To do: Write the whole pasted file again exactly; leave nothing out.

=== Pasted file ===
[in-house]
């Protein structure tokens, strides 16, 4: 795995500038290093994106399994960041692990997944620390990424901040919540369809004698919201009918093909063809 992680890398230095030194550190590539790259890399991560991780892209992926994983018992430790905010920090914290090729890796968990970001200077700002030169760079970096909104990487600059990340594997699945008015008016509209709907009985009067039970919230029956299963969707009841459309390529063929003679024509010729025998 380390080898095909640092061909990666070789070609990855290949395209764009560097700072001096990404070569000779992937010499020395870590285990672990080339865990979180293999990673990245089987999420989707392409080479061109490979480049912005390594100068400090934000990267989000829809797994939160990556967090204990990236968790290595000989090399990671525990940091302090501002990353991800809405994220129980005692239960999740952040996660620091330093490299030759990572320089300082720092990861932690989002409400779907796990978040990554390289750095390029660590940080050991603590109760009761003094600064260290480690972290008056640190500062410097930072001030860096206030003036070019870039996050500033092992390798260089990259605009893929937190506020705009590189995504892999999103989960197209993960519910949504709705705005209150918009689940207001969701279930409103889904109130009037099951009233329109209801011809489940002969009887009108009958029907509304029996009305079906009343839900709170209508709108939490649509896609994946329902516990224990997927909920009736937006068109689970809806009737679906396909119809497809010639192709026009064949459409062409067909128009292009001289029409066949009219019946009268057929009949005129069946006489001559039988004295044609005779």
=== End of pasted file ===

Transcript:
[in-house]
């Protein structure tokens, strides 16, 4: 795995500038290093994106399994960041692990997944620390990424901040919540369809004698919201009918093909063809 992680890398230095030194550190590539790259890399991560991780892209992926994983018992430790905010920090914290090729890796968990970001200077700002030169760079970096909104990487600059990340594997699945008015008016509209709907009985009067039970919230029956299963969707009841459309390529063929003679024509010729025998 380390080898095909640092061909990666070789070609990855290949395209764009560097700072001096990404070569000779992937010499020395870590285990672990080339865990979180293999990673990245089987999420989707392409080479061109490979480049912005390594100068400090934000990267989000829809797994939160990556967090204990990236968790290595000989090399990671525990940091302090501002990353991800809405994220129980005692239960999740952040996660620091330093490299030759990572320089300082720092990861932690989002409400779907796990978040990554390289750095390029660590940080050991603590109760009761003094600064260290480690972290008056640190500062410097930072001030860096206030003036070019870039996050500033092992390798260089990259605009893929937190506020705009590189995504892999999103989960197209993960519910949504709705705005209150918009689940207001969701279930409103889904109130009037099951009233329109209801011809489940002969009887009108009958029907509304029996009305079906009343839900709170209508709108939490649509896609994946329902516990224990997927909920009736937006068109689970809806009737679906396909119809497809010639192709026009064949459409062409067909128009292009001289029409066949009219019946009268057929009949005129069946006489001559039988004295044609005779």